The younger, more liberal Chiang began “Taiwanizing” the KMT and the government, bringing in those who shared his views on socioeconomic modernization. The political door was cracked open, and soon independents (non-party—tang-wai or dangwai) were winning numerous seats in the Taiwan Provincial Assembly and in local elections. Things did not always go well, however. On December 10, 1979, there was a violent clash between tang-wai demonstrators and KMT-hired troublemakers and local police in Kao-hsiung.
During the next eight years, government attempts to repress political activism were met with renewed middle-class activism, which eventually led to reform within the KMT. Emboldened, the tang-wai activists defied the government’s ban on establishing new political parties and founded the Democratic Progressive Party (Minzhu Jinpu Dang, abbreviated as Minjindang; DPP) in September 1986. Chiang resisted his conservative colleagues in the KMT and allowed the DPP to stand. In October 1986, Chiang facilitated a resolution to end martial law, which had been in effect since 1948. In December 1986, the first legal two-party Legislative Yuan election was held, and the DPP won 12 of the 73 open seats. Chiang also made liberalizing gestures to Beijing by allowing Republic of China citizens to visit the mainland. [Source: Library of Congress]
On Chiang Ching-guo reaction to the Kaohsiung incident, which took place under his watch in 1979, the writer Chen Jo-shi (Chen Roxi) told Asia Weekly: “I believe that he was sincere about finding the truth about the Kaohsiung incident (=the Formosa incident), unless he was putting on a show. But I did not think so. Was I relaying what the taxi drivers were saying? No. But the taxi drivers at the time were terrorized, like as if this was another 2/28 incident. Chiang Ching-kuo seemed surprised. He did not realize that things were so serious, and the people were reacted so strongly. He may have heard his subordinates telling him to suppress the crowd. The television programs also supported the government actions to suppress. I guessed that he was surprised by what I said about what the people were thinking. Therefore he wanted to see if for himself in a taxi. He was seeking the truth. I admire that.” [Source: Asia Weekly Interview With Chen Jo-shi (Chen Roxi), November 14, 2008]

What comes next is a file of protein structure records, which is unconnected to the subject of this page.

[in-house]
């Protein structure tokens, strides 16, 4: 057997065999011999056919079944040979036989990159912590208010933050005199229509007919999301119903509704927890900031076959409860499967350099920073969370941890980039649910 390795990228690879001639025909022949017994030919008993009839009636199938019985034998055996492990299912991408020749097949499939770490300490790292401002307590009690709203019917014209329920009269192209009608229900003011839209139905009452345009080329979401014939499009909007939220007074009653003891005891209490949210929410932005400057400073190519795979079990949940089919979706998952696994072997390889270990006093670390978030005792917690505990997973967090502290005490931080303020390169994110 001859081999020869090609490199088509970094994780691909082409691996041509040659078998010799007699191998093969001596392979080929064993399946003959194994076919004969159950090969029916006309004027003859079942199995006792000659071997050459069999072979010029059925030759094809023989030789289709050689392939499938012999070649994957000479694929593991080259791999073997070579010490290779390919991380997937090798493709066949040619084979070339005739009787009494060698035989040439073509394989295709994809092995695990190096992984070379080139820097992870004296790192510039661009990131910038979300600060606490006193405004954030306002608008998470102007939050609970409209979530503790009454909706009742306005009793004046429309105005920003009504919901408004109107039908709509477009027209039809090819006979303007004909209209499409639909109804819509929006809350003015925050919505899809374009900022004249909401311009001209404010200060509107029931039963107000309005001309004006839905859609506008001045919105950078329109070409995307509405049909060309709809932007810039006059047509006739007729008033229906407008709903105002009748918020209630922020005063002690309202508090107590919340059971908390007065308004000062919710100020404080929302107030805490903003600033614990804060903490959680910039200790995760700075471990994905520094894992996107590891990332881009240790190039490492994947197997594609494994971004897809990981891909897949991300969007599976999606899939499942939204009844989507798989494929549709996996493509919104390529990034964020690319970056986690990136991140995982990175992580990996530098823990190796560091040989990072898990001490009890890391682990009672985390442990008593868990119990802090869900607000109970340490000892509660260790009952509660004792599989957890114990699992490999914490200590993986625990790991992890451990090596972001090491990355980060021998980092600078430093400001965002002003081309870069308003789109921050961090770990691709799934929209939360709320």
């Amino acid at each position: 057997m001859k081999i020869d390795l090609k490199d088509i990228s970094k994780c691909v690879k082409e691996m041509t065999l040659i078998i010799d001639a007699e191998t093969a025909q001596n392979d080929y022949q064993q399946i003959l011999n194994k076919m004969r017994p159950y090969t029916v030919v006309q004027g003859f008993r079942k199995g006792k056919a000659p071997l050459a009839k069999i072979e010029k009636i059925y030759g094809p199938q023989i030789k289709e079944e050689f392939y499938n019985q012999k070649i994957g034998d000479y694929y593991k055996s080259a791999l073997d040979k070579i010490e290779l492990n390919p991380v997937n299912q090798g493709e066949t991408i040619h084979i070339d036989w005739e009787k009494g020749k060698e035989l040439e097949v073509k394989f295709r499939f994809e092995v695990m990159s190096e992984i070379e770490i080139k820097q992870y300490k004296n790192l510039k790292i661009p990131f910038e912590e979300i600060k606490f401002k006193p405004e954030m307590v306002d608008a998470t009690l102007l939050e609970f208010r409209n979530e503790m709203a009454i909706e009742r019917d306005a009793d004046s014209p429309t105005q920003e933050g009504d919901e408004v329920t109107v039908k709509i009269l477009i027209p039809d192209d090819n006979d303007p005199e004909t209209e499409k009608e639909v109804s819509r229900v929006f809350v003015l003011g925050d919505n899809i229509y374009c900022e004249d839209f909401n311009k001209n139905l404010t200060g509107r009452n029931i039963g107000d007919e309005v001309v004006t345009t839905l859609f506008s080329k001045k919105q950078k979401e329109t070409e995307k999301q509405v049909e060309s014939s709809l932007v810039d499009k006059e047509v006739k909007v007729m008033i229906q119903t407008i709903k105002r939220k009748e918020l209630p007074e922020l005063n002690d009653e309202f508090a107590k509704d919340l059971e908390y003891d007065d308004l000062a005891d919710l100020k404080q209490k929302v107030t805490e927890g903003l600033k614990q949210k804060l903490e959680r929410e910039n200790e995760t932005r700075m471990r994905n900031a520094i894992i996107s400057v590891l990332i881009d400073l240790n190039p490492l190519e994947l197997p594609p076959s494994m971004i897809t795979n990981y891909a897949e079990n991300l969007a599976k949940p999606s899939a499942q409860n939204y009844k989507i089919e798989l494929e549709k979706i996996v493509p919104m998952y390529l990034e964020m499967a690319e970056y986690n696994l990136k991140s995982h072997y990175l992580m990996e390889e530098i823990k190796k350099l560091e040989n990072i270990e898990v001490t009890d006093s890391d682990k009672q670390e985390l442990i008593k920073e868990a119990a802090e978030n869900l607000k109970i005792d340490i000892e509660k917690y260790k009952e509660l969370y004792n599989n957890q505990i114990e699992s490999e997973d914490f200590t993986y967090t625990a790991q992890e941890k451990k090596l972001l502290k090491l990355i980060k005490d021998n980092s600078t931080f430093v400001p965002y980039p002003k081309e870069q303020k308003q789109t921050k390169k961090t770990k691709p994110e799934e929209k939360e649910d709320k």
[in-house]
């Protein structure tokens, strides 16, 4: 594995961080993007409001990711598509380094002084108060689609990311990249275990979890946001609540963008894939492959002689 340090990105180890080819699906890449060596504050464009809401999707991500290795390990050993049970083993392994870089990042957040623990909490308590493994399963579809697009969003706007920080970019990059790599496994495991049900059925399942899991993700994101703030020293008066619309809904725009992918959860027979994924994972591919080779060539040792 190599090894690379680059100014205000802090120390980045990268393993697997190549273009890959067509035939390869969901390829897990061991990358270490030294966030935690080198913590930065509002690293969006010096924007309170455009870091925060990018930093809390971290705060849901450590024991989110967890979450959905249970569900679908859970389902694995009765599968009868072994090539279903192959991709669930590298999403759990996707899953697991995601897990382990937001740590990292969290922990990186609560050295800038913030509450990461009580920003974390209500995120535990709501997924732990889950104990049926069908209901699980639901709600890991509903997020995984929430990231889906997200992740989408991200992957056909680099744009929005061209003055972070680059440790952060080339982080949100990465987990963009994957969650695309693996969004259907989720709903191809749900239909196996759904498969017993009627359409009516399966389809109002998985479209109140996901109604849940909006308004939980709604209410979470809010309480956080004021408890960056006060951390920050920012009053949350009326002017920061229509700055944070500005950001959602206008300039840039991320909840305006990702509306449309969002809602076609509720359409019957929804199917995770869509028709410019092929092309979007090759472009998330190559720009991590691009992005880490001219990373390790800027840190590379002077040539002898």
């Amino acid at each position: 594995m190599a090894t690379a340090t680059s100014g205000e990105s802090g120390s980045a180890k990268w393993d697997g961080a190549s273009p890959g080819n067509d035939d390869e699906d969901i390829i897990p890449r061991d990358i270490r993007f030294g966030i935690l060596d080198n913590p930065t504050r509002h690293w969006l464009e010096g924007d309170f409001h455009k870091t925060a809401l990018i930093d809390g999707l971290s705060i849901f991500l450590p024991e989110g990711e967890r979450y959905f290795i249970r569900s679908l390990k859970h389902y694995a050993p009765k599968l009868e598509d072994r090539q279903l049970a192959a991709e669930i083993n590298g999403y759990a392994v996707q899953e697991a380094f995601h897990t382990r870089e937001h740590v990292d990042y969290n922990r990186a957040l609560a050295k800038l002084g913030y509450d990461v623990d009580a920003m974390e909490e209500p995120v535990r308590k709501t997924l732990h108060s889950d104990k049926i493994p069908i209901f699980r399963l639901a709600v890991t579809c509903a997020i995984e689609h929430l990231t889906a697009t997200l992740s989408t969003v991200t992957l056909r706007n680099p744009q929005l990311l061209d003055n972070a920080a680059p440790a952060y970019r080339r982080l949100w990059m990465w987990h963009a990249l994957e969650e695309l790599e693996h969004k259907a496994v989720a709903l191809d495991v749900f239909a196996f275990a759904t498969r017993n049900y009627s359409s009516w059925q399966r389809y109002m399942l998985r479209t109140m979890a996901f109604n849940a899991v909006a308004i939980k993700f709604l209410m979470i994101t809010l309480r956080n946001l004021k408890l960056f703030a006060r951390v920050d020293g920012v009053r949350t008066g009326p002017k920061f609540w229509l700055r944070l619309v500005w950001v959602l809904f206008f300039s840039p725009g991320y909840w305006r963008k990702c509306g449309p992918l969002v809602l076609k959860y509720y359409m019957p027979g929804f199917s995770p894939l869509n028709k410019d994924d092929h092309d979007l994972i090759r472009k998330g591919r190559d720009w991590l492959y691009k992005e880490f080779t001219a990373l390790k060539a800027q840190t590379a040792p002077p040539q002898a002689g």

In 1987, Chiang Ching-kuo announced the end of martial law. The following year, Chiang passed away and his vice president, Lee Teng-hui, became the first Taiwanese-born ROC president. For Taiwan, a new era had begun. [Source: Lonely Planet ++]
Chiang Ching-kuo Makes Democratic Reforms and Ends Martial Law
Beginning in the 1970s, Taiwan began moving towards democracy. Among the factors that played a part in the change were the island’s economic success, divisions between the native Taiwan and the mainlanders, generational changes in the Kuomintang and the normalizing of relations between the U.S. and mainland China in 1971.
In 1986, opposition leaders got together and formed the Democratic Progressive Party (DPP), and were allowed to run for seats in the legislature. The DPP campaigned on a platform of independence for Taiwan. The DPP regularly took only 5 percent of the vote against the KMT.
In July, 1987, Chiang Ching-kuo surprised everyone by rescinding martial law. "The party," he said, “must accommodate itself to changing times." Chiang Ching-kuo died less than a year later, in January 1988. One sociologist told Zich that he ended martial law because "there's an old Chinese saying: 'Before one dies, one tells the truth.'...[He] had few friends. He trusted no one. He was old, almost blind, and he knew he was dying." [Source: Arthur Zich, National Geographic, November 1993]
Chiang Ching-kuo also made reforms that allowed Taiwanese residents to visit relatives on the mainland (1987), lead to the removal of restriction on the press (1988), the legalization of opposition parties (1989), and the reorganization the Taiwanese legislature (1992). Two days before Chiang died a law was passed that allowed freedom of assembly (1988).
Burying Chang Kai-shek and Chiang Ching-kuo?